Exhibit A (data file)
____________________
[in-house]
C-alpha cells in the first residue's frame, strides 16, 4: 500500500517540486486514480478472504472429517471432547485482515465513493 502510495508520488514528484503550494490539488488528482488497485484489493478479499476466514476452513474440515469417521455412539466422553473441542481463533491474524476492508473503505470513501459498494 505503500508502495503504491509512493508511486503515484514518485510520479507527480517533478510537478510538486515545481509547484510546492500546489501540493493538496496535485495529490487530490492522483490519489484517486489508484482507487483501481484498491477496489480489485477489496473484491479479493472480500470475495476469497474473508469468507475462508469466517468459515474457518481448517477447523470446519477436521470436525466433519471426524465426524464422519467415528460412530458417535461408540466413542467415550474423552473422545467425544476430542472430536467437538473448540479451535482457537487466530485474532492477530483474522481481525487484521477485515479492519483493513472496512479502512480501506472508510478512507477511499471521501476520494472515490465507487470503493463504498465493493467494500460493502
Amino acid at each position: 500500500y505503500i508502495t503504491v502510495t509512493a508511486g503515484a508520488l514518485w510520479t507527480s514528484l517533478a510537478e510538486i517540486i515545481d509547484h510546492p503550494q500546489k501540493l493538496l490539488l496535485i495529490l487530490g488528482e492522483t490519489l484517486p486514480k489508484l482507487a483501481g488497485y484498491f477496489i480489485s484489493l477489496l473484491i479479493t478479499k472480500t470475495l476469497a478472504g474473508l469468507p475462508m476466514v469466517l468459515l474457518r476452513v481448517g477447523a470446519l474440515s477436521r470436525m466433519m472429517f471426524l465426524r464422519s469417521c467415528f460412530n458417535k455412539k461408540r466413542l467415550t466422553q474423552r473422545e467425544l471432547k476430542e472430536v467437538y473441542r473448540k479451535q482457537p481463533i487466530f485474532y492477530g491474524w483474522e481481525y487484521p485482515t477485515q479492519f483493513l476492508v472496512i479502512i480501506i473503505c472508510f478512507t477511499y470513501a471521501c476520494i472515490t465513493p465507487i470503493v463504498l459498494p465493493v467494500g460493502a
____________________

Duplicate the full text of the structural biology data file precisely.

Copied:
[in-house]
C-alpha cells in the first residue's frame, strides 16, 4: 500500500517540486486514480478472504472429517471432547485482515465513493 502510495508520488514528484503550494490539488488528482488497485484489493478479499476466514476452513474440515469417521455412539466422553473441542481463533491474524476492508473503505470513501459498494 505503500508502495503504491509512493508511486503515484514518485510520479507527480517533478510537478510538486515545481509547484510546492500546489501540493493538496496535485495529490487530490492522483490519489484517486489508484482507487483501481484498491477496489480489485477489496473484491479479493472480500470475495476469497474473508469468507475462508469466517468459515474457518481448517477447523470446519477436521470436525466433519471426524465426524464422519467415528460412530458417535461408540466413542467415550474423552473422545467425544476430542472430536467437538473448540479451535482457537487466530485474532492477530483474522481481525487484521477485515479492519483493513472496512479502512480501506472508510478512507477511499471521501476520494472515490465507487470503493463504498465493493467494500460493502
Amino acid at each position: 500500500y505503500i508502495t503504491v502510495t509512493a508511486g503515484a508520488l514518485w510520479t507527480s514528484l517533478a510537478e510538486i517540486i515545481d509547484h510546492p503550494q500546489k501540493l493538496l490539488l496535485i495529490l487530490g488528482e492522483t490519489l484517486p486514480k489508484l482507487a483501481g488497485y484498491f477496489i480489485s484489493l477489496l473484491i479479493t478479499k472480500t470475495l476469497a478472504g474473508l469468507p475462508m476466514v469466517l468459515l474457518r476452513v481448517g477447523a470446519l474440515s477436521r470436525m466433519m472429517f471426524l465426524r464422519s469417521c467415528f460412530n458417535k455412539k461408540r466413542l467415550t466422553q474423552r473422545e467425544l471432547k476430542e472430536v467437538y473441542r473448540k479451535q482457537p481463533i487466530f485474532y492477530g491474524w483474522e481481525y487484521p485482515t477485515q479492519f483493513l476492508v472496512i479502512i480501506i473503505c472508510f478512507t477511499y470513501a471521501c476520494i472515490t465513493p465507487i470503493v463504498l459498494p465493493v467494500g460493502a